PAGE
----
This Guest paper is an updated version of a paper first published in the PM World Journal, January 2018. This revision was presented for publication December 24, 2017
Part 2 published here March 2018

In this paper: IPECC = Initiating, Planning, Executing, Controlling, Closing OGC = Office of Government Commerce (UK) KAs = Knowledge Areas (in the PMBOK Guide) PGs = Process Groups (ditto) PMBOK = Project Management Body of Knowledge (Guide) PMI = Project Management Institute (USA)

PART 1 | Introduction | Understanding the Confusion
Proposed Changes to the PMBOK® Guide | Option 2: A New Concept for Process Groups
Applying SPAARC to Improve Knowledge Area Definition | Conclusion

Option 2: A New Concept for Process Groups

Initial Thought on Adding a Process Group

Table 1-4 in the PMBOK® Guide 6th Edn. shows that the "planning" group incorporates processes that are precursors to the planning, in that they provide an analysis of the specific situation with respect to the objectives of the KA.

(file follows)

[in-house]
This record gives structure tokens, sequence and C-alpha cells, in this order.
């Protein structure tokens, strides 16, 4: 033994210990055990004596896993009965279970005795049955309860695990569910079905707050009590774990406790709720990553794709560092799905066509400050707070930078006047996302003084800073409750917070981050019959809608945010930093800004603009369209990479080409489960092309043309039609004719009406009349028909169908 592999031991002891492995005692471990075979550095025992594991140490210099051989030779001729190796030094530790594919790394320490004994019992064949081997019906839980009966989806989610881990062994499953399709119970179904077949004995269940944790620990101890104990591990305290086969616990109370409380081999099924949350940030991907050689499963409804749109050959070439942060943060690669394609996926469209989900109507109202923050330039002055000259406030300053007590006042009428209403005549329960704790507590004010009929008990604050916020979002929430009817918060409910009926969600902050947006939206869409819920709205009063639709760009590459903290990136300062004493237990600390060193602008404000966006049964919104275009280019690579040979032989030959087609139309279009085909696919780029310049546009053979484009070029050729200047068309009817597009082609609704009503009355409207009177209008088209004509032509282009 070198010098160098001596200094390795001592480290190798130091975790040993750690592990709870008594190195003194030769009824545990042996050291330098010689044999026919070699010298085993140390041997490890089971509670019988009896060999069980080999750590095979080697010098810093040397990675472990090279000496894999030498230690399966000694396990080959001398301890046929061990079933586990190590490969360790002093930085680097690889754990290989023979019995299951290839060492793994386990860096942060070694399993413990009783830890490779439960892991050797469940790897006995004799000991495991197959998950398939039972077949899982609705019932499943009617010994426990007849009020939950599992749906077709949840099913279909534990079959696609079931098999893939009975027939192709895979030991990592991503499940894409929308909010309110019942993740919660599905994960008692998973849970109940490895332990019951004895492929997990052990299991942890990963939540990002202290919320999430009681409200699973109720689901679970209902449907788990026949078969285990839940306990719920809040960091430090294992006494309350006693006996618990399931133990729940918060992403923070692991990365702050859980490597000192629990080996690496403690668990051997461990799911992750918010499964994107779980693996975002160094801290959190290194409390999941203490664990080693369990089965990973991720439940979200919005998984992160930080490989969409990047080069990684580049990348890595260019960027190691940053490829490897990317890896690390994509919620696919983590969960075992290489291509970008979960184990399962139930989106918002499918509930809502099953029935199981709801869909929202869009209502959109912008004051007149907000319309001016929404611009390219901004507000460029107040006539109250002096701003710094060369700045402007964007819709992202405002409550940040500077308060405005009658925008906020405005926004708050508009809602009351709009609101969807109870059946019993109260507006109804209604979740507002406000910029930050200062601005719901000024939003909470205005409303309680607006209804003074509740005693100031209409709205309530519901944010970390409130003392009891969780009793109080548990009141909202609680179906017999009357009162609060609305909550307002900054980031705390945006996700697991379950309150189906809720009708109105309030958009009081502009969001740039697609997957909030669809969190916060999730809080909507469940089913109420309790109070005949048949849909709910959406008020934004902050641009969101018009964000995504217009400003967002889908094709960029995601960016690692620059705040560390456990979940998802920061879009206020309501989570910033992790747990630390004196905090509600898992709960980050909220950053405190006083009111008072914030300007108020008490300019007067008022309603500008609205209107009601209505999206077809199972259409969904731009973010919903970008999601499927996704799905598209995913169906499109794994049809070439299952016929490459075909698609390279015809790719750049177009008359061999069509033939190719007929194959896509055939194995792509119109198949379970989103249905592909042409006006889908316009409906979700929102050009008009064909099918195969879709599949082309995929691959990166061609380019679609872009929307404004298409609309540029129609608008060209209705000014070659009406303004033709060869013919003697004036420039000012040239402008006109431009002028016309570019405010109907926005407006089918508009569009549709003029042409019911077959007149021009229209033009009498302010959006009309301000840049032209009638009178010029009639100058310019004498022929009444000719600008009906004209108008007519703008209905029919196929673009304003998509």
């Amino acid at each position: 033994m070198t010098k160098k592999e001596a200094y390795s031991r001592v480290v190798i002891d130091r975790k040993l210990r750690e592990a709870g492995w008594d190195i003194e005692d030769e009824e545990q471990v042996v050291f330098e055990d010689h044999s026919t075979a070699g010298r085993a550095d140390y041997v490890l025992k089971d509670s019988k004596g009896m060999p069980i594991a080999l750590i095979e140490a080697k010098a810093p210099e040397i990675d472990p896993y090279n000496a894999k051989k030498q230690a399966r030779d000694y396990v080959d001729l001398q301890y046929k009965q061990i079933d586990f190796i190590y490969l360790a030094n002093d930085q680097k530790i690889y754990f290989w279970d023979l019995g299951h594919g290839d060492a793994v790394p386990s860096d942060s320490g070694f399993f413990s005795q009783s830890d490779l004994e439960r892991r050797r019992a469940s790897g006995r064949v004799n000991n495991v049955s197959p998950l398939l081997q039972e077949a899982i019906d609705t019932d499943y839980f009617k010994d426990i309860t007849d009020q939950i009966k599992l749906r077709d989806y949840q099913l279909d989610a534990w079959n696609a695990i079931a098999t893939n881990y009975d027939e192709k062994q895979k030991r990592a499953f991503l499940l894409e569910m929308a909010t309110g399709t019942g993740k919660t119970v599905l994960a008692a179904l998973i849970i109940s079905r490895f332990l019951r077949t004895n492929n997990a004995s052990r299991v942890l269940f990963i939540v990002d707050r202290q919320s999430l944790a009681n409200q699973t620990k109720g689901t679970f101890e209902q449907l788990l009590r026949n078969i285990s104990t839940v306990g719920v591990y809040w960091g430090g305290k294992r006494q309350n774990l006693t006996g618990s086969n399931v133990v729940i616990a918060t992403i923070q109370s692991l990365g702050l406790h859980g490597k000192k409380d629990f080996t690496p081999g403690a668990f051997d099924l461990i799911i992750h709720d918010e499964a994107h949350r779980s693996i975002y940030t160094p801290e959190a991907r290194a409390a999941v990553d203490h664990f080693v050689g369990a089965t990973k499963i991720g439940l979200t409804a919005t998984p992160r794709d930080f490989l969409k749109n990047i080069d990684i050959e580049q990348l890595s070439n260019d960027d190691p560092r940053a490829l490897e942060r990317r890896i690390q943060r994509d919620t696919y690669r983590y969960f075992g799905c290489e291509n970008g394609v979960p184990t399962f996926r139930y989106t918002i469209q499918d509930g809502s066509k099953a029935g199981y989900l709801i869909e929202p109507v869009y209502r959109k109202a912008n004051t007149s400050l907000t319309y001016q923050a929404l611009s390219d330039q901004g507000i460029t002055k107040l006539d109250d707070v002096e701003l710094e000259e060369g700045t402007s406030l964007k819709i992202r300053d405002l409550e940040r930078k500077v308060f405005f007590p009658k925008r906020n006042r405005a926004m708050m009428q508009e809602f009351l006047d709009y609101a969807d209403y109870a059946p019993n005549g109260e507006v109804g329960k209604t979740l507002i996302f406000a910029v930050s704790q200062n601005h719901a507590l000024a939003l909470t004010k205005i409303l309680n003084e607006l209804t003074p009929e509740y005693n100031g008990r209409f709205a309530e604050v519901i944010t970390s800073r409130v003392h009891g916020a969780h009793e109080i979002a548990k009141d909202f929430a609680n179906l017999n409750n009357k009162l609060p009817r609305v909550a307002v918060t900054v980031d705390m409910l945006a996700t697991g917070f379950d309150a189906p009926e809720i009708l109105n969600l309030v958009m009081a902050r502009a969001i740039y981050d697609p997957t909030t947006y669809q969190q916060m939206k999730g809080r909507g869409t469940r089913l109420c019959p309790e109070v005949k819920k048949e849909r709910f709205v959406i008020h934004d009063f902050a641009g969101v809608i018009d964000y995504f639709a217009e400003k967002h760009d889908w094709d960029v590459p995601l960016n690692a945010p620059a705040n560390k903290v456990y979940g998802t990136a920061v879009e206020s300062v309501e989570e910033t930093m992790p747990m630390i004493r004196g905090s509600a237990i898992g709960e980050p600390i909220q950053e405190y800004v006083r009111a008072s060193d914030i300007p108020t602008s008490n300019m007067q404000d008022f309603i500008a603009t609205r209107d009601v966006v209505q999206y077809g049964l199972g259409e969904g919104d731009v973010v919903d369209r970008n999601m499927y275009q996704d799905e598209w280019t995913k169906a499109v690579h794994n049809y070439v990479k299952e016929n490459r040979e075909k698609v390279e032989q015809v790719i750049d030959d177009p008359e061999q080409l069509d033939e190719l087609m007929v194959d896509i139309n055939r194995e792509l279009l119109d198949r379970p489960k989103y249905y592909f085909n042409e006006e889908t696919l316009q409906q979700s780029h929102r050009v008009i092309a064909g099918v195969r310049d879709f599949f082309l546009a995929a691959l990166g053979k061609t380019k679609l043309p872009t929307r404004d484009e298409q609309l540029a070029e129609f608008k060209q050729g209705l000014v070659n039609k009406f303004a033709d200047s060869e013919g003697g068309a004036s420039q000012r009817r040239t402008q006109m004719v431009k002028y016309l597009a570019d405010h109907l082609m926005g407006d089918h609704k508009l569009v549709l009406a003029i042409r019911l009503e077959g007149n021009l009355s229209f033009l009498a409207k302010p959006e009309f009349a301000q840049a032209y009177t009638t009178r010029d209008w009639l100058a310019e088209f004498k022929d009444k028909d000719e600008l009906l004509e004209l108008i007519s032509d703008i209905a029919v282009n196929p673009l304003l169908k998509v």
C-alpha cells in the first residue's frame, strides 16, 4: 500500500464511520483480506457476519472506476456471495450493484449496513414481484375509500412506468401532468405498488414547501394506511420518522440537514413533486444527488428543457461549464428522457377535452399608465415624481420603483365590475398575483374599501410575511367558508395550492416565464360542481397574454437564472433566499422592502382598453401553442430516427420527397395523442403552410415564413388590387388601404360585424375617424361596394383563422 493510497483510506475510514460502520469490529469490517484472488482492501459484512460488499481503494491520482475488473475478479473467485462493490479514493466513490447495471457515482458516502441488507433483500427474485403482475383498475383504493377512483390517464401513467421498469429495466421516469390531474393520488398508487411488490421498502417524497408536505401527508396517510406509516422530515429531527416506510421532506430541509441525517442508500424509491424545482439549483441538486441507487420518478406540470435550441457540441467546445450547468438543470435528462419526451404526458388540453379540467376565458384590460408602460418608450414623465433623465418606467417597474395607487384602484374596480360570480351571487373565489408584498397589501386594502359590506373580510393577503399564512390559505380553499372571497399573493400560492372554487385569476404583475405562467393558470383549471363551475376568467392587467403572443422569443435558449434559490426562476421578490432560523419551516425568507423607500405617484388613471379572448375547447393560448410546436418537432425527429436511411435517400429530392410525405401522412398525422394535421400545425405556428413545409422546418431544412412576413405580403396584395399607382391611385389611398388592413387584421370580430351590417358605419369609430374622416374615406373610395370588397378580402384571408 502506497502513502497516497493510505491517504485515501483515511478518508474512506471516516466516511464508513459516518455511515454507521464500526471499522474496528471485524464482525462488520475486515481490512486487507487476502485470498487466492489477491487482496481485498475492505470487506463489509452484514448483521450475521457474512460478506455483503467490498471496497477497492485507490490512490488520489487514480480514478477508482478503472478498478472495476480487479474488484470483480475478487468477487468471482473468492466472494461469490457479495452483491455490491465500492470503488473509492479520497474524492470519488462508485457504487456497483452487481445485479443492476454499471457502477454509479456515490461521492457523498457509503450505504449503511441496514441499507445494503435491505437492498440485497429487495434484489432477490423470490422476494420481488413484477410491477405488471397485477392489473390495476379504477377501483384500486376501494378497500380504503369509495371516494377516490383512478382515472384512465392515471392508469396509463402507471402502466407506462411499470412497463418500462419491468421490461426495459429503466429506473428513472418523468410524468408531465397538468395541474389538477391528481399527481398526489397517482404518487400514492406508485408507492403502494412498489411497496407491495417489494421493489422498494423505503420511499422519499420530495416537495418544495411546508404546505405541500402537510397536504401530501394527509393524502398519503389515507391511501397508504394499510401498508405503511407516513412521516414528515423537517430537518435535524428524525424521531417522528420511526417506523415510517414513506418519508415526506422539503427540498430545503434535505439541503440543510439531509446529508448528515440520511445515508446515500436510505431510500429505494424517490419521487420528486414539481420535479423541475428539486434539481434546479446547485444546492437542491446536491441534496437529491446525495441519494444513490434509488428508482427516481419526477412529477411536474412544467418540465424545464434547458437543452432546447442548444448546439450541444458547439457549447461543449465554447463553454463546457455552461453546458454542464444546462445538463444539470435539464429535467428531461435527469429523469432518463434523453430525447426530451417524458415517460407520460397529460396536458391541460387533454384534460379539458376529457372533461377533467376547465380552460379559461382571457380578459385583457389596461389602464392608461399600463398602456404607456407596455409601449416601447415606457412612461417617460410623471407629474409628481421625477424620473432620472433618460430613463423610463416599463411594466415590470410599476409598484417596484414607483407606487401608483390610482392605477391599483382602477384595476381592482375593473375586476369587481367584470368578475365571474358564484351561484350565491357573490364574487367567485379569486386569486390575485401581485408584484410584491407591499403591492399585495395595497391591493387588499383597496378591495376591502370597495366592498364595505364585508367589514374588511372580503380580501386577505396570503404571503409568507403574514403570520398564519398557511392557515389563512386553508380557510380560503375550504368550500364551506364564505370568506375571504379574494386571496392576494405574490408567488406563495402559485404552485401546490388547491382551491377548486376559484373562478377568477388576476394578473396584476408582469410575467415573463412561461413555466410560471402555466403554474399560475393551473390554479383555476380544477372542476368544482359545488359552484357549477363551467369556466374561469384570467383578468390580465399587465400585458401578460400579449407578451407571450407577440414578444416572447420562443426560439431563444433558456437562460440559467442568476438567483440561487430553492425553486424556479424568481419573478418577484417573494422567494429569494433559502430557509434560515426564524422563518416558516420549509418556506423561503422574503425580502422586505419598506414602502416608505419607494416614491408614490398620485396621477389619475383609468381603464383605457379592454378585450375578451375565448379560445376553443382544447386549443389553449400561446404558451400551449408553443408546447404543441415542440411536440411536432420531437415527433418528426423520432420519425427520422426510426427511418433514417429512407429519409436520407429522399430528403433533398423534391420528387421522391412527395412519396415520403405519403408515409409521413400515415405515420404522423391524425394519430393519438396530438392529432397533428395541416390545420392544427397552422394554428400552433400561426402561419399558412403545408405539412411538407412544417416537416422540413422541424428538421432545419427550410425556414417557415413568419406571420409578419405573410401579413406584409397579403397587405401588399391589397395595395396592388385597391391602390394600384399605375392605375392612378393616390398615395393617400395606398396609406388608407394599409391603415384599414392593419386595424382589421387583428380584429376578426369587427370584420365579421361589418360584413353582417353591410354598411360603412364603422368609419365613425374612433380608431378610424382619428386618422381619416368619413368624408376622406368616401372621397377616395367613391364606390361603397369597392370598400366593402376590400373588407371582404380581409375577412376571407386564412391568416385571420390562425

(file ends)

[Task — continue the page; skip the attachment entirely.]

The results of an additional PG, the Analysis PG, are therefore required before the planning can be carried out.

The new definition of an Analysis Process Group would allow it to capture a number of processes currently rather uncomfortably in the Planning group, i.e., Collect Requirements, Identify Risks, Perform Qualitative Risk Analysis, and Perform Quantitative Risk Analysis.

This idea may improve the use of process grouping to some extent, but it does not solve the basic problem of confusion caused by the naming of the PGs.

Changing the Process Grouping Framework

As a more radical, but much better alternative to reworking the current set of PGs, and to provide a clear break with the past, a set of "knowledge area steps" (KASes) should be defined to replace the PGs. In contrast with PGs that seem to be closely related to the entire project life cycle, KASes are designed to be meaningful only within the corresponding KA. Hence:

  • A KAS is defined as a category of activities carried out for a specific purpose within a knowledge area. The KASes are normally carried out sequentially within a KA, and can be reiterated as required. Not all KASes are necessarily represented by processes in each KA.

The IPECC model of PGs should then be replaced by the SPAARC[8] KASes defined below This change to the set of names serves additionally as a reminder of the change of concept: each of these SPAARC categories is applicable only within a KA. The six KASes are as follows: